On Monday afternoon the Atlanta Dream released Courtney Paris, their 6-foot-4, 250 pound center.
Three years ago Paris was a first-round draft pick, coming off a college career where she averaged 19.9 points per game and 14.8 rebounds per game. A lot can change in three years, and now Paris's WNBA future looks uncertain.
In 2009, I thought she was an obvious pick for the #1 spot. That spot belonged to the Atlanta Dream so you can guess that I was very interested in how it would work out. I wasn't the only person who thought she'd be a #1 pick - there were a handful of Paris backers but other fans and seasoned judges of talent were a lot smarter than I was. They questioned her conditioning from the very start and noted that she got a lot of rebounds that were basically putbacks.
I never realized how important the weight issue was. Paris could dominate players in the Big 12 but the WNBA is a league filled with all stars. Moving to the pro level, you encounter a group of players who are stronger and faster, players who were formally the elite of college basketball. There are no teams from the SWAC or the Summit League or the Southland where you can expect to rest easy.
She ended up with the Sacramento Monarchs, the #7 pick. She only started six games but played in 33 for the Monarchs, averaging 4.8 points per game and 4.1 rebounds per game. Even so, given her 13.4 minutes per game, she had a Player Efficiency Rating (PER) of 18.91 - better than average.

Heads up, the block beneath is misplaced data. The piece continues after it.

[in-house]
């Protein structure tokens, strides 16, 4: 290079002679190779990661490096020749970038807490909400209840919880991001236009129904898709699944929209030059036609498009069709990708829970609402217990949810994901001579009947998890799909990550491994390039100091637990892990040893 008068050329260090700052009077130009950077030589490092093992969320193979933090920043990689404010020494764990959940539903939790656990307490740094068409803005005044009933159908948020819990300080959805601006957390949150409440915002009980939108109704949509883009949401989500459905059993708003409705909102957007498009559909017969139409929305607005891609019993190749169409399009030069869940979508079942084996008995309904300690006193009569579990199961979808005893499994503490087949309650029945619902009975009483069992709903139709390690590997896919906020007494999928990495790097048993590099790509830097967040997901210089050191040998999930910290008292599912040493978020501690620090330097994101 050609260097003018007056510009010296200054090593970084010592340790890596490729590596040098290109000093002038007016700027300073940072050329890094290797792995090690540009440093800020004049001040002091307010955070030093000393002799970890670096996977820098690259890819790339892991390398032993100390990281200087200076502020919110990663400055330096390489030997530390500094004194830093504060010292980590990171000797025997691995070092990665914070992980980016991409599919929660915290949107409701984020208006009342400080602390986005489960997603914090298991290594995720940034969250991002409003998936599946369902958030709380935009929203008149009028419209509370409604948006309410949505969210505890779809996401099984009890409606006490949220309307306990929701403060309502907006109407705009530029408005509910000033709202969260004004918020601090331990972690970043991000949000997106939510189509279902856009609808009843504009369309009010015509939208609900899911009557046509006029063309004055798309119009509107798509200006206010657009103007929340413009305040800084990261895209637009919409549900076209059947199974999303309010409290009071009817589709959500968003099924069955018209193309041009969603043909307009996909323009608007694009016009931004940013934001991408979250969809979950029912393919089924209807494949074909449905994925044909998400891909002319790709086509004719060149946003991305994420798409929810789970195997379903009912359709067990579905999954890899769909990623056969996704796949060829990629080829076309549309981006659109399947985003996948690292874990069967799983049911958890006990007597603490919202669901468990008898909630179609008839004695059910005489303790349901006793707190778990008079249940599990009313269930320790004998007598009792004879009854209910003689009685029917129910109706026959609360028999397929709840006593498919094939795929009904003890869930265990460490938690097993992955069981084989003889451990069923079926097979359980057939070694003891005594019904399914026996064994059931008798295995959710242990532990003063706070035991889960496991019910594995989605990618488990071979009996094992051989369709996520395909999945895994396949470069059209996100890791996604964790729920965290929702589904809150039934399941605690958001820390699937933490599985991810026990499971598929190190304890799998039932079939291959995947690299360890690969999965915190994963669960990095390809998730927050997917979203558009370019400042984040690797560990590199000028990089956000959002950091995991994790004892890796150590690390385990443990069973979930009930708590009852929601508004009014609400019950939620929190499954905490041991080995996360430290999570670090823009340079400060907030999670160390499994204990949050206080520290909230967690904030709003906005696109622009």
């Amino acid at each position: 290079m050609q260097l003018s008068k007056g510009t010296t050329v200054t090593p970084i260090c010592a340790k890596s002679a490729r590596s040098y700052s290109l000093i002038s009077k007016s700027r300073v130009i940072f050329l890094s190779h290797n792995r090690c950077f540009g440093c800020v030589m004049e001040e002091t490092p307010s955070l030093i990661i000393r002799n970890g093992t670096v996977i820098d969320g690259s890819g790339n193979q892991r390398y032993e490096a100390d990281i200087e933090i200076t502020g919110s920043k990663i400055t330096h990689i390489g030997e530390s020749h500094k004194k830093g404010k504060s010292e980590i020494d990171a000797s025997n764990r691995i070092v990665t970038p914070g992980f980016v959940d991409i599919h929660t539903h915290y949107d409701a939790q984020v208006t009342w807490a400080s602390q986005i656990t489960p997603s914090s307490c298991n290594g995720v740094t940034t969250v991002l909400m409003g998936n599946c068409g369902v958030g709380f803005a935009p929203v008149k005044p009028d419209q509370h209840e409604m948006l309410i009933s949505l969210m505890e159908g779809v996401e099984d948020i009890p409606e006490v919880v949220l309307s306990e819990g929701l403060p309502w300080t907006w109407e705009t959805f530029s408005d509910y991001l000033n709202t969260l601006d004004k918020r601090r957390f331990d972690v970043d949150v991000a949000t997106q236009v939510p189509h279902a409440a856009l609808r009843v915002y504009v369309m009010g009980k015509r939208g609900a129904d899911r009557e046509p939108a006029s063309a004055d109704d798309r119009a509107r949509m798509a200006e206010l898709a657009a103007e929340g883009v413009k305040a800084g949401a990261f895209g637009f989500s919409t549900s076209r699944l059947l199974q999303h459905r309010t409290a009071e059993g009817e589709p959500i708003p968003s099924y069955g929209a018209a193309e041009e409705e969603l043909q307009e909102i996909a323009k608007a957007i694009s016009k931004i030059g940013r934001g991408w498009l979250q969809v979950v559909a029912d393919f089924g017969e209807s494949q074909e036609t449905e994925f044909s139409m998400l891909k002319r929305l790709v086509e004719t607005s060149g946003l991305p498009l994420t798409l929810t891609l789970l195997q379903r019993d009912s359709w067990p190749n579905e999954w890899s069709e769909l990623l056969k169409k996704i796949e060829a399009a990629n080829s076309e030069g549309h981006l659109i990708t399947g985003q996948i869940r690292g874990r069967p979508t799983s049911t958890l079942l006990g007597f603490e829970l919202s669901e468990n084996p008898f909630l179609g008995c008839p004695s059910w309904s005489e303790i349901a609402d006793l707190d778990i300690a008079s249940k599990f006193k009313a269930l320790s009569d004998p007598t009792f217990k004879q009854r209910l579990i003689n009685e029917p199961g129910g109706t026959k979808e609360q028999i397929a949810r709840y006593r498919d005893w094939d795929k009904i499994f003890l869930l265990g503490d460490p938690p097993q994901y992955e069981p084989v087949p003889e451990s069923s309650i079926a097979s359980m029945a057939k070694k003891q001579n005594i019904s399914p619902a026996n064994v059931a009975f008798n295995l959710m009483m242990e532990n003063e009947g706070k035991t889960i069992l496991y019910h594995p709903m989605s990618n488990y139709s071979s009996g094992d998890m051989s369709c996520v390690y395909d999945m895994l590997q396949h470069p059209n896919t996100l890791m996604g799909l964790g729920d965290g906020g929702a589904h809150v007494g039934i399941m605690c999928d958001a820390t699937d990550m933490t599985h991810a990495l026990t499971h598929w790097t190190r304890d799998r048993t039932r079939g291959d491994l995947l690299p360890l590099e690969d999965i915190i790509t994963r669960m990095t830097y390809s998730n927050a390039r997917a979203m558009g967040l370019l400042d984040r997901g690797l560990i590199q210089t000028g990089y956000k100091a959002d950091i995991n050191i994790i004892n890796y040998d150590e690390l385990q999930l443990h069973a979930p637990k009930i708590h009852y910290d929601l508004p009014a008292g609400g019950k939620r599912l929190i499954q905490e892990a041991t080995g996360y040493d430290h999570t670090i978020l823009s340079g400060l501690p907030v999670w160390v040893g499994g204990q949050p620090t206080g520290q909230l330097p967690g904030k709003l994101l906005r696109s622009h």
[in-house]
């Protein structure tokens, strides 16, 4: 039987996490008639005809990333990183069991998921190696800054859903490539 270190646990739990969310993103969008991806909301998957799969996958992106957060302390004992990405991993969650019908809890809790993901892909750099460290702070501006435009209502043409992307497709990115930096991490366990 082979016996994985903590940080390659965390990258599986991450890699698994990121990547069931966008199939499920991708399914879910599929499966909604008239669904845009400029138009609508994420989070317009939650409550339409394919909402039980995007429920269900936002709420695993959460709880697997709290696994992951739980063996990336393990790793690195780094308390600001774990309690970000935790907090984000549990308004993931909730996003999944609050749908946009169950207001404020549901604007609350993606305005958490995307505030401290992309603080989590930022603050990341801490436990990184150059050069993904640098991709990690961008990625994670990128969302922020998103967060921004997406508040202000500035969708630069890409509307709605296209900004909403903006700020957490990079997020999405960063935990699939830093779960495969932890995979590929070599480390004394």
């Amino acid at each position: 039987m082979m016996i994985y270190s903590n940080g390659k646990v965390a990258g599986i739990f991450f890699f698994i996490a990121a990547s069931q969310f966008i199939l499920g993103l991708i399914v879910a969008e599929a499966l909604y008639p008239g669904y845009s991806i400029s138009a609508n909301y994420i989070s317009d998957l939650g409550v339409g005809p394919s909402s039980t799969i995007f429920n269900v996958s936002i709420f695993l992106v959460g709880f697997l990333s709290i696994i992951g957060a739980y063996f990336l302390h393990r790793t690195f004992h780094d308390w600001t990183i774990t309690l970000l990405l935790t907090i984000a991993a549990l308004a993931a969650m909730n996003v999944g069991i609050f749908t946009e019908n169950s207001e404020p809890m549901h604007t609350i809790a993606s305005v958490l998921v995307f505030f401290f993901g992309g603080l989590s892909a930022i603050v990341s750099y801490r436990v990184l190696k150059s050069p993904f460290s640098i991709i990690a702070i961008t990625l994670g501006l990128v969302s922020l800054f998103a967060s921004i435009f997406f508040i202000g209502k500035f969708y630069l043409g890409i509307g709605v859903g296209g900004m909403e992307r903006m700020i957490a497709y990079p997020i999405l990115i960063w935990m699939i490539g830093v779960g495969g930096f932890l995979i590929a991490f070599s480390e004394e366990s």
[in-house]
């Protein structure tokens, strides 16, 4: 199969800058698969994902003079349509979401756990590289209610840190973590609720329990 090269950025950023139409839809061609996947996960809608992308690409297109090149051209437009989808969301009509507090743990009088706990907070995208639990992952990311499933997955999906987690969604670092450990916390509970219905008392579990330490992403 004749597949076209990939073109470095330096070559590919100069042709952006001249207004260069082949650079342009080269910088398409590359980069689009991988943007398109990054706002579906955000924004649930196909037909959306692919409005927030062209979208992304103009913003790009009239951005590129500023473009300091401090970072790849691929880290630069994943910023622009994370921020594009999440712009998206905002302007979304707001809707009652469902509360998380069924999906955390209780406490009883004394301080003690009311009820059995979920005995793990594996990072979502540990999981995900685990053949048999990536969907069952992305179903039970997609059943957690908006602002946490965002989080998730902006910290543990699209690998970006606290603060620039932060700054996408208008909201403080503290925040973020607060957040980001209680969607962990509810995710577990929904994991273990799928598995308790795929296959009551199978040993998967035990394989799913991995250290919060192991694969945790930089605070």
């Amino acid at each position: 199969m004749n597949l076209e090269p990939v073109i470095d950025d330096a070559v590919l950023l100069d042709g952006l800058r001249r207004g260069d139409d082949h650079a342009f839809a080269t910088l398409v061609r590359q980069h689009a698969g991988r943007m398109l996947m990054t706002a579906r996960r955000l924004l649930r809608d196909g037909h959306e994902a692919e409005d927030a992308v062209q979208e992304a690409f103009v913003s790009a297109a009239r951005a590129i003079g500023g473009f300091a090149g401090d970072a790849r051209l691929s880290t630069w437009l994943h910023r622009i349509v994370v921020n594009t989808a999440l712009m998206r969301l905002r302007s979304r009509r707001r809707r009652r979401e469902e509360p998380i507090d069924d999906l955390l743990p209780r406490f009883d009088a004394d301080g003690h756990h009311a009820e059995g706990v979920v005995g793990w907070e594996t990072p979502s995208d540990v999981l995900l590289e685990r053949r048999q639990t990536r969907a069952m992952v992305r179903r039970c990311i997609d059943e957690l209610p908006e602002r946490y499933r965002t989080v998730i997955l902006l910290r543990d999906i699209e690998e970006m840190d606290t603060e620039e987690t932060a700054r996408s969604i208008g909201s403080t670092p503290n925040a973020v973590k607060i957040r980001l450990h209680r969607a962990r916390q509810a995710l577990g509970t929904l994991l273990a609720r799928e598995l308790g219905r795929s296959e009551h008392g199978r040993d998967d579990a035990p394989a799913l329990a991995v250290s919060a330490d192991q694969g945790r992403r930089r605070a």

When the Maloofs stuck a knife in the back of the Monarchs, this left Paris without a home. At 12-22 it had been the worst season in Sacramento since 1998, the Monarchs weren't leaving on a high note. In 2009-10 she played for Maccabi Ashdod in Israel and Botas Spor in Turkey. She was a good player overseas, but Israel and Turkey aren't really elite leagues. Still, Paris could put up points and rebounds.
In 2010, Paris was picked by the Chicago Sky in the dispersal draft. But the Sky let her go, and she wasn't picked up by any other team. That should have been a red flag right there given that the Sky were basket cases. She made the Spanish League - an elite league - in 2010-11, playing for Rivas Ecopolis.